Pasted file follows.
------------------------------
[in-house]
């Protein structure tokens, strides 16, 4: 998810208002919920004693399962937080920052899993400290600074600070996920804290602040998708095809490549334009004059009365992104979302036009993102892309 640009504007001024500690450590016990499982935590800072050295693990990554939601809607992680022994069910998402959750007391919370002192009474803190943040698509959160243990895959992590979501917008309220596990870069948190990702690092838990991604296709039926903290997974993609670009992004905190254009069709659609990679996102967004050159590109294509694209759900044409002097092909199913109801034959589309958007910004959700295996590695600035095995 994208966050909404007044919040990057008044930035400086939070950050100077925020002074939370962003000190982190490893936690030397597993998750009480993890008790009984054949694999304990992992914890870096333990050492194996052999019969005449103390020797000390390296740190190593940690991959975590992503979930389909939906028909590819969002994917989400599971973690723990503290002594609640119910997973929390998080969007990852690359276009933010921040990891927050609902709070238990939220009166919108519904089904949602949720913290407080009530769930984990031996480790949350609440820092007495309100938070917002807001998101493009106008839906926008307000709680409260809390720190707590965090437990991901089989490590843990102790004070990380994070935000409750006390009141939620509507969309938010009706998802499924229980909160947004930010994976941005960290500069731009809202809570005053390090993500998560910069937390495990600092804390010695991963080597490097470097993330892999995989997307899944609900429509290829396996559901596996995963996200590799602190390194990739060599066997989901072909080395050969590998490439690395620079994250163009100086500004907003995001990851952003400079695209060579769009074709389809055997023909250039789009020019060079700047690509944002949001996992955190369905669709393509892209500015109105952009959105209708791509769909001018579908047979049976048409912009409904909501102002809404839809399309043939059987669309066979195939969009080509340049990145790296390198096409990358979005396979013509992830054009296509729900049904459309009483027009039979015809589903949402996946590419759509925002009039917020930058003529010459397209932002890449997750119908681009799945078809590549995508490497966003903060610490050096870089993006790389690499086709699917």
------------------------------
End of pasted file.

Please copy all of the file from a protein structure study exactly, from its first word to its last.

[in-house]
């Protein structure tokens, strides 16, 4: 998810208002919920004693399962937080920052899993400290600074600070996920804290602040998708095809490549334009004059009365992104979302036009993102892309 640009504007001024500690450590016990499982935590800072050295693990990554939601809607992680022994069910998402959750007391919370002192009474803190943040698509959160243990895959992590979501917008309220596990870069948190990702690092838990991604296709039926903290997974993609670009992004905190254009069709659609990679996102967004050159590109294509694209759900044409002097092909199913109801034959589309958007910004959700295996590695600035095995 994208966050909404007044919040990057008044930035400086939070950050100077925020002074939370962003000190982190490893936690030397597993998750009480993890008790009984054949694999304990992992914890870096333990050492194996052999019969005449103390020797000390390296740190190593940690991959975590992503979930389909939906028909590819969002994917989400599971973690723990503290002594609640119910997973929390998080969007990852690359276009933010921040990891927050609902709070238990939220009166919108519904089904949602949720913290407080009530769930984990031996480790949350609440820092007495309100938070917002807001998101493009106008839906926008307000709680409260809390720190707590965090437990991901089989490590843990102790004070990380994070935000409750006390009141939620509507969309938010009706998802499924229980909160947004930010994976941005960290500069731009809202809570005053390090993500998560910069937390495990600092804390010695991963080597490097470097993330892999995989997307899944609900429509290829396996559901596996995963996200590799602190390194990739060599066997989901072909080395050969590998490439690395620079994250163009100086500004907003995001990851952003400079695209060579769009074709389809055997023909250039789009020019060079700047690509944002949001996992955190369905669709393509892209500015109105952009959105209708791509769909001018579908047979049976048409912009409904909501102002809404839809399309043939059987669309066979195939969009080509340049990145790296390198096409990358979005396979013509992830054009296509729900049904459309009483027009039979015809589903949402996946590419759509925002009039917020930058003529010459397209932002890449997750119908681009799945078809590549995508490497966003903060610490050096870089993006790389690499086709699917």